Lviv (Brygidki): Penal prison. In 1939‑41 Russians kept thousands of prisoners, mainly Poles. In 06.1941 after German invasion Russians murdered few thousands of them in a mass massacre. In 1941‑4 the prison was run by the Germans. (more on: en.wikipedia.org [access: 2014.09.21])

Ribbentrop-Molotov: Genocidal Russian–German alliance pact between Russian leader Joseph Stalin and German leader Adolf Hitler signed on 23.08.1939 in Moscow by respective foreign ministers, Mr. Vyacheslav Molotov for Russia and Joachim von Ribbentrop for Germany. The pact sanctioned and was the direct cause of joint Russian and German invasion of Poland and the outbreak of the II World War in 09.1939. „The war was one of the greatest calamities and dramas of humanity in history, for two atheistic and anti–Christian ideologies — national and international socialism — rejected God and His fifth Decalogue commandment: Thou shall not kill!” (Abp Stanislaus Gądecki, 01.09.2019). The decisions taken were on 28.09.1939 slightly altered and made more precise when a treaty on „German–Russian boundaries and friendship” was agreed by the same murderous signatories. One of its findings was establishment of spheres of influence in Central and Eastern Europe and in consequence IV partition of Poland. In one of its secret annexes agreed, that: „the Signatories will not tolerate on its respective territories any Polish propaganda that affects the territory of the other Side. On their respective territories they will suppress all such propaganda and inform each other of the measures taken to accomplish it”. The agreements resulted in a series of meeting between two genocidal organization representing both sides — German Gestapo and Russian NKVD when coordination of efforts to exterminate Polish intelligentsia and Polish leading classes (in Germany called Intelligenzaktion, in Russia took the form of Katyń massacres) where discussed. Resulted in deaths of hundreds of thousands of Polish intelligentsia, including thousands of priests presented here, and tens of millions of ordinary people,. The results of this Russian–German pact lasted till 1989 and are still in evidence even today. (more on: en.wikipedia.org [access: 2015.09.30])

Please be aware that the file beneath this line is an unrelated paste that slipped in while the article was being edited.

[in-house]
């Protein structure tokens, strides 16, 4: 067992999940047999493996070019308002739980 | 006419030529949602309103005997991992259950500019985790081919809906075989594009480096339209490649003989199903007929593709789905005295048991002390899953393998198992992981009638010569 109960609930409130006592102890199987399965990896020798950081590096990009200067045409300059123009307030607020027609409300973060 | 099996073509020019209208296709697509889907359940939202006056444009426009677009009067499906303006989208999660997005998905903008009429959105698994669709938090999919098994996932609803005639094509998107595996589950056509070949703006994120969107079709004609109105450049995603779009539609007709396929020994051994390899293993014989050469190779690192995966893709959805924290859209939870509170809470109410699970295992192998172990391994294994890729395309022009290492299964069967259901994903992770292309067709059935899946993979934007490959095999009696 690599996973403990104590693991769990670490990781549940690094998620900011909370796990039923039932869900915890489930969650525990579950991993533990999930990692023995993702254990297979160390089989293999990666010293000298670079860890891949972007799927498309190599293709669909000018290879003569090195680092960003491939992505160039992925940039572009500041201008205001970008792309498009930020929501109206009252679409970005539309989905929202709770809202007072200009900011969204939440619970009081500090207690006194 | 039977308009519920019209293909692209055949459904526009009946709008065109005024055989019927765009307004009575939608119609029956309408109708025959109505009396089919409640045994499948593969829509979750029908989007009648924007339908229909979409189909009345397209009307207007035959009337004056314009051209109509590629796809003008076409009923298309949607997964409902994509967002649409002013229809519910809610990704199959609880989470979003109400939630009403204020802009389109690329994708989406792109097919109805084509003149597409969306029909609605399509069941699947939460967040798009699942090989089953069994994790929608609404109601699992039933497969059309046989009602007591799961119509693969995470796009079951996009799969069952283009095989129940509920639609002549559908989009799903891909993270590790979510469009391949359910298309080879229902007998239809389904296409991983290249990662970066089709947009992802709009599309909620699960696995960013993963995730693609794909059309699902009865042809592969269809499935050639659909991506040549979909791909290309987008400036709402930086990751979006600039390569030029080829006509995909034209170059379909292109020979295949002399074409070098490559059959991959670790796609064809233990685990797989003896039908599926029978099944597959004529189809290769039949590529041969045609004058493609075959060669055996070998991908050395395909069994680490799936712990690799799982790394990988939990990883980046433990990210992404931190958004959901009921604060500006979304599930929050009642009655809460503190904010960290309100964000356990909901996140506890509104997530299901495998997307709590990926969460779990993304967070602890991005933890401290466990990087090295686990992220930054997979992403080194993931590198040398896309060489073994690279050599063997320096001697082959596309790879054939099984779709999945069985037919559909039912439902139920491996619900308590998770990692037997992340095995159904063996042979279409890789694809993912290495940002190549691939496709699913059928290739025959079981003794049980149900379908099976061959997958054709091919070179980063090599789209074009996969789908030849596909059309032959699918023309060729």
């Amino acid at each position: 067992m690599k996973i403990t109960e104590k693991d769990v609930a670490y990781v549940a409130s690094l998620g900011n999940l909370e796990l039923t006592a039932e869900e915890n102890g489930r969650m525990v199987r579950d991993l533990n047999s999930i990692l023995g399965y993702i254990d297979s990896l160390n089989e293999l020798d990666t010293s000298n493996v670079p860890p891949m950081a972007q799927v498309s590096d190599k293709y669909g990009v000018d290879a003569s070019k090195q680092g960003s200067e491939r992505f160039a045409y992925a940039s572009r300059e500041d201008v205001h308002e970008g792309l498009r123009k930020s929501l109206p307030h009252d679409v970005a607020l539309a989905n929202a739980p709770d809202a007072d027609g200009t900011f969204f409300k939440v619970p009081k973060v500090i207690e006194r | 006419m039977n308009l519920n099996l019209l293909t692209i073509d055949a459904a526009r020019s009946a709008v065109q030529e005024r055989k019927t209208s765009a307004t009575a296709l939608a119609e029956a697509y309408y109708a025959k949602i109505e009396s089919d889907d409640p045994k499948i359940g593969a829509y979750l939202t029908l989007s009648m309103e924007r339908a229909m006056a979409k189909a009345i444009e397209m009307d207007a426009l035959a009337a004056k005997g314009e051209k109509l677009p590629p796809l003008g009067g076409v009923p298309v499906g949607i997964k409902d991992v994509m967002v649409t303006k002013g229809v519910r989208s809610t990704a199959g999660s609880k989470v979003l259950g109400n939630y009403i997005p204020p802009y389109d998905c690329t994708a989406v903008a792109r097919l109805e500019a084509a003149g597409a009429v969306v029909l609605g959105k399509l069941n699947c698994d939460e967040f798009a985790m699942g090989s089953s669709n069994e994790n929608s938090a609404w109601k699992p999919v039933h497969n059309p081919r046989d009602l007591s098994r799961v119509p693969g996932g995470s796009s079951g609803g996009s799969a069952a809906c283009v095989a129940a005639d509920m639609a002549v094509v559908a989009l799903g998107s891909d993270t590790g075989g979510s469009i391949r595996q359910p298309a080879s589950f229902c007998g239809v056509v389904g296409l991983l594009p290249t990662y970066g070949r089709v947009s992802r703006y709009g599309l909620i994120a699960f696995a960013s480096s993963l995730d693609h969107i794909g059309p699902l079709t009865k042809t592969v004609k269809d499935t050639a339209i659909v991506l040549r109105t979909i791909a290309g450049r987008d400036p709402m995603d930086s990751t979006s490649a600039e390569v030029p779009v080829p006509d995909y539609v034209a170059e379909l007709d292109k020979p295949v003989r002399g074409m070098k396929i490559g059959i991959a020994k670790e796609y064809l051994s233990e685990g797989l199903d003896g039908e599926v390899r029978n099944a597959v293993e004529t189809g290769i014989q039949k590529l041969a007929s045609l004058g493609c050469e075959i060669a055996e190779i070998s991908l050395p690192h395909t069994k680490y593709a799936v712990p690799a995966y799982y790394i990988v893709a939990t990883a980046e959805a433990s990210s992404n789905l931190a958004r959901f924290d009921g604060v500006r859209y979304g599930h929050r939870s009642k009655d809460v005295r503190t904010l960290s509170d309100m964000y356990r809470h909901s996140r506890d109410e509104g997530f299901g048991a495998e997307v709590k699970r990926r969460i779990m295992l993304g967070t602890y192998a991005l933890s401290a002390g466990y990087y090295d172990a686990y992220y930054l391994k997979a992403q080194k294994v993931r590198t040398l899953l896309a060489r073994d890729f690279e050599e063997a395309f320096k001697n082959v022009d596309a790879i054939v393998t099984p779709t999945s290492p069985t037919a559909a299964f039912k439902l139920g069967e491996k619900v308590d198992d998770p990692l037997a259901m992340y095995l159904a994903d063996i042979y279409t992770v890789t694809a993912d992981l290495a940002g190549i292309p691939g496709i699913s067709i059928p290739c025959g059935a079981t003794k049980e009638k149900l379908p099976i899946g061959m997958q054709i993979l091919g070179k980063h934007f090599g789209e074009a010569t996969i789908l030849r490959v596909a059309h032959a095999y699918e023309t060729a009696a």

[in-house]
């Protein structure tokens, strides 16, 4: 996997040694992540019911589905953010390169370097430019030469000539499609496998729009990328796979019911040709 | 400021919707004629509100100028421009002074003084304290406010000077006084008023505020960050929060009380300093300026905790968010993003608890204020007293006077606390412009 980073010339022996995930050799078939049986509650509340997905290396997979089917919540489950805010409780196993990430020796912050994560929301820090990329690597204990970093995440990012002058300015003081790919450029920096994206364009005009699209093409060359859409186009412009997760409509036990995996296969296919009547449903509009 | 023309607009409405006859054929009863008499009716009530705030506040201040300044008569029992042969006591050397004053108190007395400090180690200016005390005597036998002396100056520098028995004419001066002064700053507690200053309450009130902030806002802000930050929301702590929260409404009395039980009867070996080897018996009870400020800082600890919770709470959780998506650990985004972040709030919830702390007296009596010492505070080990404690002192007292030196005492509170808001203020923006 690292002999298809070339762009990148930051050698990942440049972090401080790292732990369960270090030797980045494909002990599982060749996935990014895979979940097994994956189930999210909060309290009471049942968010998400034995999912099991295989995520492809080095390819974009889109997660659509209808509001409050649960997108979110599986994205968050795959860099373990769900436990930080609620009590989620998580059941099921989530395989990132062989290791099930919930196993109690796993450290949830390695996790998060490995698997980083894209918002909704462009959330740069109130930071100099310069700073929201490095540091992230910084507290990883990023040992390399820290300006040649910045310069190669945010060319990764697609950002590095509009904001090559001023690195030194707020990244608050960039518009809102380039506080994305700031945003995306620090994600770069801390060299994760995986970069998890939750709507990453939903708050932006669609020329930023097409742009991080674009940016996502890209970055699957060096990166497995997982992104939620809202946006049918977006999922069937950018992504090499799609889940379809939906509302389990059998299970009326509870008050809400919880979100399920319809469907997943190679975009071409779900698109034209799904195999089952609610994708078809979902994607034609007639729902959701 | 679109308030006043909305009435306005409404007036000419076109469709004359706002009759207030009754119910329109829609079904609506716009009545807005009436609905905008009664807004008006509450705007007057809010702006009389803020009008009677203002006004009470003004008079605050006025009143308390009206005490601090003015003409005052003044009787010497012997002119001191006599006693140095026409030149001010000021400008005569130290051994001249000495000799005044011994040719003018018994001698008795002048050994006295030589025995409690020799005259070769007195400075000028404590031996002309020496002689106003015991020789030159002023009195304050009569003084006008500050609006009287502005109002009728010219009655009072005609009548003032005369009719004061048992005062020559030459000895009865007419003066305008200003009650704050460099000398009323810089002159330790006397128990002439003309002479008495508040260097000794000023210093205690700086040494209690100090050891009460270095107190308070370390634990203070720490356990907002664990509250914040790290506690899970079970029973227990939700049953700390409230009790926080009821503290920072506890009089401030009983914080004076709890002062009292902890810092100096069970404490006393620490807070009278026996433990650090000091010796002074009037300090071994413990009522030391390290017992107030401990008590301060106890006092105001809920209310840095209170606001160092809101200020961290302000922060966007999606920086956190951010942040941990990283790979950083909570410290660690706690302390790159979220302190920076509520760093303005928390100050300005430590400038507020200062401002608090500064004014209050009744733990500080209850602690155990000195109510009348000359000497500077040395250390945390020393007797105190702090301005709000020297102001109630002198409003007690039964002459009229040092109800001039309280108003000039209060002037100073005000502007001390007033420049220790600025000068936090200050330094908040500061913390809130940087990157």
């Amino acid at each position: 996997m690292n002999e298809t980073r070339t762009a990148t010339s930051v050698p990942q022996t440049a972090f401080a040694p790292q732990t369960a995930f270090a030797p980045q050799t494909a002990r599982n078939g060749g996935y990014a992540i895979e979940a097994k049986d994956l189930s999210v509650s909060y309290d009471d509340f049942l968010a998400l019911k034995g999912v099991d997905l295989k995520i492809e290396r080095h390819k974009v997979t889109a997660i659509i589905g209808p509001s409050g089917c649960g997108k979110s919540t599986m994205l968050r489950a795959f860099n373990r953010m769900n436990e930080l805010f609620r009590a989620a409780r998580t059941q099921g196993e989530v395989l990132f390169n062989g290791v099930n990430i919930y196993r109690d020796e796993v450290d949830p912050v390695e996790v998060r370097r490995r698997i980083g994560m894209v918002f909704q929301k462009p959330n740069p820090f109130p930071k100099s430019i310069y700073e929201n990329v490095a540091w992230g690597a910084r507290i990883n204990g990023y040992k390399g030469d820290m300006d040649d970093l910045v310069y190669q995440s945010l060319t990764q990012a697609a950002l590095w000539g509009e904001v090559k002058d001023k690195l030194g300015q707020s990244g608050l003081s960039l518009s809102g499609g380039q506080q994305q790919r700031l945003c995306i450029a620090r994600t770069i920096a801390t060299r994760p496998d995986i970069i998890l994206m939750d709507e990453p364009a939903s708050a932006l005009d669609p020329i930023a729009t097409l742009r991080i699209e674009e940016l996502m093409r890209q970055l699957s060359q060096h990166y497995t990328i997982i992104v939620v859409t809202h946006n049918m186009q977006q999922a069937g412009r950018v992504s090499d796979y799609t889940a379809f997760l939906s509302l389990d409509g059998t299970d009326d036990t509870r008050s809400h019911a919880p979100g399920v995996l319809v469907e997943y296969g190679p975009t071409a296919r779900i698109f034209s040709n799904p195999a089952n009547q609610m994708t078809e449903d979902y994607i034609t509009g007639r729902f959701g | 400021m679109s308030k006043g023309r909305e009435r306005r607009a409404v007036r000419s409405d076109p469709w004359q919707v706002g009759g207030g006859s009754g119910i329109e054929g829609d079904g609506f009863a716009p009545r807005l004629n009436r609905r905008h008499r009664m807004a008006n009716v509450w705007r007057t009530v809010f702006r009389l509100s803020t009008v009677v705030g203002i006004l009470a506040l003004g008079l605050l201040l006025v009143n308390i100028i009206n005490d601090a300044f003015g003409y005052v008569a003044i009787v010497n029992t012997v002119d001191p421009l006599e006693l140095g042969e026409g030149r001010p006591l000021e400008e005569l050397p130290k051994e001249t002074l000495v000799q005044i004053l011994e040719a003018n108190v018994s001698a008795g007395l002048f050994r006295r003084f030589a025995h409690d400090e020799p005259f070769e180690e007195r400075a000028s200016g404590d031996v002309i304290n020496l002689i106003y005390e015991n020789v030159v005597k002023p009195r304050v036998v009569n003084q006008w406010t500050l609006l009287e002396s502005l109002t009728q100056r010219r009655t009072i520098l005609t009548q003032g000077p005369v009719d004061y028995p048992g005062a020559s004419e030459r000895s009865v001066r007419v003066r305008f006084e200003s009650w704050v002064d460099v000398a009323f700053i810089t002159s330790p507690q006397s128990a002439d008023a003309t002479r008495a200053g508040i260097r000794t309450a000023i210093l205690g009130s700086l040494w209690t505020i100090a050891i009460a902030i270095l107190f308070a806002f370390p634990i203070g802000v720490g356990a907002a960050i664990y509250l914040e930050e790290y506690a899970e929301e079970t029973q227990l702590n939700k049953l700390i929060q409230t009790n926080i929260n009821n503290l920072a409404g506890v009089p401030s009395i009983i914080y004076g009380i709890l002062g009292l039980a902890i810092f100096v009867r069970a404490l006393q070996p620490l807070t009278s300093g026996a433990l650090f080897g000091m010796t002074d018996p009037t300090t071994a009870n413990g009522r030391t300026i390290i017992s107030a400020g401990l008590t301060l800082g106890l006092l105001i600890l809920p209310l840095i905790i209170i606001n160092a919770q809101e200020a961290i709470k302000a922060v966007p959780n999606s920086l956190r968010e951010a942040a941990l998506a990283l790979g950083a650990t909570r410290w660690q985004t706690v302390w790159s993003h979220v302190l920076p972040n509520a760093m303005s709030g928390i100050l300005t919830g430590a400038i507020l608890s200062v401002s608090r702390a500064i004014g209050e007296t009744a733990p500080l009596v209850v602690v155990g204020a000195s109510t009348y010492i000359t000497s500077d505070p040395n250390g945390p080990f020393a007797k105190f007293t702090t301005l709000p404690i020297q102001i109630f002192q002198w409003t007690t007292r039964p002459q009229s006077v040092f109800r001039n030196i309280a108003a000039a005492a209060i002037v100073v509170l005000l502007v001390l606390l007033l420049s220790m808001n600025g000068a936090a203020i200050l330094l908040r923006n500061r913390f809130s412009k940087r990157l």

sources

personal:
old.cssr.lviv.ua [access: 2019.10.13], pl.wikipedia.org [access: 2013.05.19]
original images:
www.catholic.org [access: 2015.09.30], www.youtube.com [access: 2019.10.13], www.cssr.com [access: 2015.09.30], www.heiligenlexikon.de [access: 2015.09.30], www.youtube.com [access: 2019.10.13], www.youtube.com [access: 2019.10.13], www.youtube.com [access: 2019.10.13], www.youtube.com [access: 2019.10.13], old.cssr.lviv.ua [access: 2019.10.13], www.youtube.com [access: 2019.10.13]